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Johannesburg - Three teachers from the same Gauteng school have been suspended for alleged sexual misconduct against their pupils - the latest in a litany of sexual offences by teachers being probed by the Department of Basic Education.
The teachers, all from Phahama Secondary School in Mohlakeng near Randfontein on the West Rand, were suspended last month.
According to sources at the school, the teachers were suspended following complaints by eight girls. Among the suspended teachers is the head of department of life orientation (LO), a life sciences and LO teacher, and a maths teacher.
Last year, four teachers from another school in the township, AB Phokompe Secondary, were suspended for allegedly having sexual relationships with pupils.
Gauteng Department of Education spokesman Charles Phahlane confirmed on Tuesday that three teachers at Phahama Senior Secondary School had been placed on “precautionary suspensions”.
They were among 10 teachers being investigated for cases of sexual misconduct against pupils in Gauteng since the beginning of the year. At least 126 cases of sexual misconduct, which include rape, were reported last year - up from 78 the previous year.
The identities of the suspended teachers at Phahama Senior Secondary are known to The Star, but their names are being withheld for legal reasons.
On a visit to the school, The Star saw several pregnant girls. At least five girls are said to be pregnant, while three others have given birth since the beginning of the year.
On Tuesday, Education MEC Barbara Creecy expressed concern at the loss of valuable learning time and the greater health risk faced by teenagers who fall pregnant. She said the latest annual schools survey in Gauteng indicated that 4 217 pupils out of 1 040 762 fell pregnant in 2011. This was a 20 percent decrease from 2008, when 4 874 girls out of 953 175 fell pregnant.
At Phahama, fingers have been wagged at some teachers for sexually harassing pupils and, in some incidents, having sexual relationships with them.
The lid on the alleged sexual misconduct, sources said, was first lifted in October last year when a pupil reported an alleged sexual harassment by a teacher to a learner representative council (LRC) member.
“The girl complained that the teacher was pestering her and that she was finding it difficult focusing in class,” said the source.
The LRC member approached the principal, who reported the matter to the district office. This prompted investigation.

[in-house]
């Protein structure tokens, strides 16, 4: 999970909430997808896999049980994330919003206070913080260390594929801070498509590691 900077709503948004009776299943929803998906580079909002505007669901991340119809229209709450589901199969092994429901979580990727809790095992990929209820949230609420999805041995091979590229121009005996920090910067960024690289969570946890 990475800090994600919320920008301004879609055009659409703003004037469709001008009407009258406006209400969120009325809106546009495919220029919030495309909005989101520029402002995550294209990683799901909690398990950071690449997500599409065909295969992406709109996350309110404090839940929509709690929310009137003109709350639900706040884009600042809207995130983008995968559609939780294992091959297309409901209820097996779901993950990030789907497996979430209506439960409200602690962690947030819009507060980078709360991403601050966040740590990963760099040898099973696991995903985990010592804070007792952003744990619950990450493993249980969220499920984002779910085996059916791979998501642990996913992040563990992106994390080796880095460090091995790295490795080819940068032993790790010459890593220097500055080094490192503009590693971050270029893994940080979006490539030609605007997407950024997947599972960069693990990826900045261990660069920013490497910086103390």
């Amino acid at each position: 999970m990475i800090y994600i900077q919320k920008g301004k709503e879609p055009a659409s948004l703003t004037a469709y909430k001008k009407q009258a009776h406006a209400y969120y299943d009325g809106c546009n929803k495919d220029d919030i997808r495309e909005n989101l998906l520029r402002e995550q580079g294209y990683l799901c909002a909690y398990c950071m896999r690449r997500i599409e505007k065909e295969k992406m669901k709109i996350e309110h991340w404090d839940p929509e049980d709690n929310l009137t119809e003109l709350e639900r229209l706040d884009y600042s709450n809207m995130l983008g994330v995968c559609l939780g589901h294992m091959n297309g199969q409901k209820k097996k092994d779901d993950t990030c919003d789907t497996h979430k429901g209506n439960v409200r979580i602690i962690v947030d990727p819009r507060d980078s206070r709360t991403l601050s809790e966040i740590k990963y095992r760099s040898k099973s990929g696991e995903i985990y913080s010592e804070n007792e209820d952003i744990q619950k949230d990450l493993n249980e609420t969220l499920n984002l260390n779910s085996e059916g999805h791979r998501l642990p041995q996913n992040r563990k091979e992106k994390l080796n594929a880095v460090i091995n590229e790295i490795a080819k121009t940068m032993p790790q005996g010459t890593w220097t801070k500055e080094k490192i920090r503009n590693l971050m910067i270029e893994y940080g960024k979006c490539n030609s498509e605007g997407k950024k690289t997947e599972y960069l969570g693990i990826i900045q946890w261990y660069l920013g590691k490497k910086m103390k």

“While they (district officials) were interviewing the girl (who had complained), seven other girls came forward.
“They testified that they too were being sexually harassed or abused by teachers in question,” said one source.
The teachers were placed on precautionary suspension on February 7.
The suspensions are said to have been a closely guarded secret, but pupils are starting to ask questions about the matter.
“The learners are starting to question why their teachers are missing from school. It’s the worst-kept secret,” said another source.
The fact that the head of LO is among the suspended teachers appears to have worsened matters.
“Imagine the very same educator who teaches our children about sex education, teenage pregnancy and the dangers of dating older men also doing the same thing he preaches against. It’s just so wrong,” said one pupil.
A parent said: “One of these guys (teachers) used to tell us during meetings that such and such a number of children were pregnant. He said we as parents should not shy away from teaching them about sex education at home. Now this. It’s not only hypocritical, but immoral.”
Phahama deputy principal Charles Harmse refused to comment.
National Association of School Governing Bodies secretary-general Matakanye Matakanye called for stricter action against the teachers if they were found guilty. “If found guilty, they must be struck off the roll.
“Our position is very clear that sexual relationships with children by teachers is a crime. It doesn’t matter whether it is consensual or not,” he said.
Phahlane stressed that the department did not tolerate sexual misconduct.
“The MEC has made it clear that any case of sexual relationship with a learner is an abuse of authority. Such educators must be suspended and dealt with. When they are found guilty, we also report them to the South African Council of Educators so that they can be barred from teaching at any school in the country.”
According to section 17 of the SA Schools Act, “an educator must be dismissed if he or she is found guilty of… having a sexual relationship with a learner of the school where he or she is employed…”